Tuesday, November 20, 2007

Quick Takes: Sheila Williams, Daniel Keys Moran, Matthew Stover

Asimov’s Science Fiction Magazine: 30th Anniversary Anthology, by Sheila Williams (editor): This is one impressive anthology! That’s how I’ll start out my little blurb / whatever about the 30 year anthology from Asimov’s. Generally if I find myself enjoying at least half the stories in a collection or anthology I feel good about it. Lou Anders and his Fast Forward 1 was a shot in the arm with how good an original anthology could be. But this 30 year retrospective from Asimov’s Science Fiction, with stories covering all stages of the magazines growth – this is a doozy! There are Hugo winners galore, but it isn’t just a reprint of award winners. Many Hugo winners are left off, and to keep the length down Sheila Williams did not go with the longer novellas for this anthology. But from John Varley’s opening “Air Raid” through Octavia Butler’s “Speech Sounds”, work by Mike Resnick, the ubiquitous “Lobsters” by Charles Stross (seems I can’t go anywhere without tripping over this story), newer work by Kelly Link and Robert Reed (which would be the two of the three stories I had previously read and the two stories I did not care for) – this, if anything ever is, a Must Read anthology of science fiction. There is fiction from Isaac Asimov, Ursula LeGuin, Jonathan Lethem, Lucius Shepard, Kim Stanley Robinson, Stephen Baxter, Connie Willis and more. Give Lou Anders another thirty years and he should be able to come up with an anthology to match this one, but until then, go with this 30th Year Anthology from Asimov’s Science Fiction. Outstanding stories here, and the less impressive stories are merely good and quite fine on their own.

The Last Dancer, by Daniel Keys Moran: After having this book on my reading list since 2005 and having had a desire to read it for almost a decade more than that, I found The Last Dancer was available free online. Finally. This is the third volume of the Continuing Time series begun with the disappointing Emerald Eyes and continuing with The Long Run. It was The Long Run which I had read first, and which sucked me into this odd techno future of web dancers, AI, and a story of a man called “Trent the Uncatchable”. Parts of the story are hokey and clunky (most often character names...it shows, at times, that Moran created this world when he was a teenager), but generally The Long Run was a fast paced fun ride of a novel. Where the first book was about the entire Castanaveres family, and the second was about Trent, this third volume focuses mostly on Denise Castanaveres, one of the two living Castanaveres telepaths (Trent, though her brother, is not a telepath...just uncatchable). Denise hires herself out as a bodyguard to a politician she can mostly believe in (her personal moral code is central to the novel), and finds herself involved in a millennia old war between super humans. It is with The Last Dancer that the reader gets a hint of the scope of Continuing Time. There is a section nearly two thirds of the way through the book that Moran takes the focus off of Denise and tells the story of another set of characters only to return to Denise for the conclusion. This was off putting at first, but I was able to settle back in to the story. I can’t say that The Last Dancer is an outstanding work of fiction, but there is a good sense of adventure and fun (though everything is quite serious), and the reemergence of Trent in this volume is a treat, though even Trent is mostly serious. What I can say is that I enjoyed reading The Last Dancer and look forward to The AI War, which Moran is currently working on.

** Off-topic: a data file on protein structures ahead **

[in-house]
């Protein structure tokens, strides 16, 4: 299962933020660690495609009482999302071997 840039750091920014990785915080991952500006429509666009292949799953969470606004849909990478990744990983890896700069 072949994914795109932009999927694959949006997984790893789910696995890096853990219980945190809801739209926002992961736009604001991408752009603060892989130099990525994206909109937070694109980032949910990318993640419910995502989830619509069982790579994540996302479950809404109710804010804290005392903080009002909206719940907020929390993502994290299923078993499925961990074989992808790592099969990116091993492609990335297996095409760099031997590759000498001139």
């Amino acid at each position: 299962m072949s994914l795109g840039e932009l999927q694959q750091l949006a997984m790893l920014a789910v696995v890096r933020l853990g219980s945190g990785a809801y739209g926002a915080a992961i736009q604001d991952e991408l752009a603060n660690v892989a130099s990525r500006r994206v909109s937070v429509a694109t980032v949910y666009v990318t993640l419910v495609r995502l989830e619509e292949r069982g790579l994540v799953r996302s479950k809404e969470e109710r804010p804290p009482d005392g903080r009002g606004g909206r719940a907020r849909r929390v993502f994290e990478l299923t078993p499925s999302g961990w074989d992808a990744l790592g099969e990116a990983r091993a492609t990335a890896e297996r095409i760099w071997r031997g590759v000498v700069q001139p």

Traitor, by Matthew Stover: When I read Shatterpoint, the Clone Wars novel dealing with Mace Windu (aka Sam Jackson), I was impressed. That was a work of Star Wars fiction which really got to the darkness of the human soul in war time. The novel was a fine line of the Light vs Dark Side of the Force and Matthew Stover became a name for me to watch. I later read his novel Heroes Die, and it was clear that Stover can right some seriously badass fiction. Stover’s Traitor was one of the volumes of the New Jedi Order I was most looking forward to reading. Where other New Jedi Order authors were broadening the scope of this 19 book mini series, Stover delivered a deeply personal story. Jacen Solo had been missing and presumed dead for the last several volumes since his brother Anakin Solo was killed by the Vong. Because he was never shown to be clearly dead the reader’s assumption is that he was alive, just captured and shut off from the Force. Traitor is Jacen’s story and it keeps tight focus on Jacen and his captors, in particular the mysterious being Vergere. Jacen is imprisoned and tortured while Vergere teaches Jacen her version of the Force and life in general. It is a warped, twisted view that does not jive with everything Jacen has previously been taught, but there is a certain amount of consistency to it, too. Is Vergere teaching Jacen to betray the Jedi and the Galaxy? Does Vergere have another agenda? Whom does she serve, and what will Jacen believe? Traitor does not offer simple answers or a simple story, but thus far in the New Jedi Order it is easily the strongest story, for all the darkness. It is a personal story. It is one of the best Star Wars has to offer.

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